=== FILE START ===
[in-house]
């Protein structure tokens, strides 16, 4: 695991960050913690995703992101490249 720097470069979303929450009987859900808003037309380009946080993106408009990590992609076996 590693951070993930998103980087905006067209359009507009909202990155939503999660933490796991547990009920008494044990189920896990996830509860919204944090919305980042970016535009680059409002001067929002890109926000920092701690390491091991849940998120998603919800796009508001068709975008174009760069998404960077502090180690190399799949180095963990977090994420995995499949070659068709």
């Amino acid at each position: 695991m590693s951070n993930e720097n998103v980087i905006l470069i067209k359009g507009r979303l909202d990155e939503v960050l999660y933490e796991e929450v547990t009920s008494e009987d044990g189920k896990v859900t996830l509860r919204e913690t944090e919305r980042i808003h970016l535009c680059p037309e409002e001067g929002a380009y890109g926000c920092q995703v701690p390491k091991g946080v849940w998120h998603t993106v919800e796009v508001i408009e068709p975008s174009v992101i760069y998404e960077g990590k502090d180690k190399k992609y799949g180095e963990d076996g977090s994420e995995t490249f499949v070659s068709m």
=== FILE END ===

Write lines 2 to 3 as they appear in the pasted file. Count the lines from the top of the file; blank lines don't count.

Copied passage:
């Protein structure tokens, strides 16, 4: 695991960050913690995703992101490249 720097470069979303929450009987859900808003037309380009946080993106408009990590992609076996 590693951070993930998103980087905006067209359009507009909202990155939503999660933490796991547990009920008494044990189920896990996830509860919204944090919305980042970016535009680059409002001067929002890109926000920092701690390491091991849940998120998603919800796009508001068709975008174009760069998404960077502090180690190399799949180095963990977090994420995995499949070659068709």
């Amino acid at each position: 695991m590693s951070n993930e720097n998103v980087i905006l470069i067209k359009g507009r979303l909202d990155e939503v960050l999660y933490e796991e929450v547990t009920s008494e009987d044990g189920k896990v859900t996830l509860r919204e913690t944090e919305r980042i808003h970016l535009c680059p037309e409002e001067g929002a380009y890109g926000c920092q995703v701690p390491k091991g946080v849940w998120h998603t993106v919800e796009v508001i408009e068709p975008s174009v992101i760069y998404e960077g990590k502090d180690k190399k992609y799949g180095e963990d076996g977090s994420e995995t490249f499949v070659s068709m």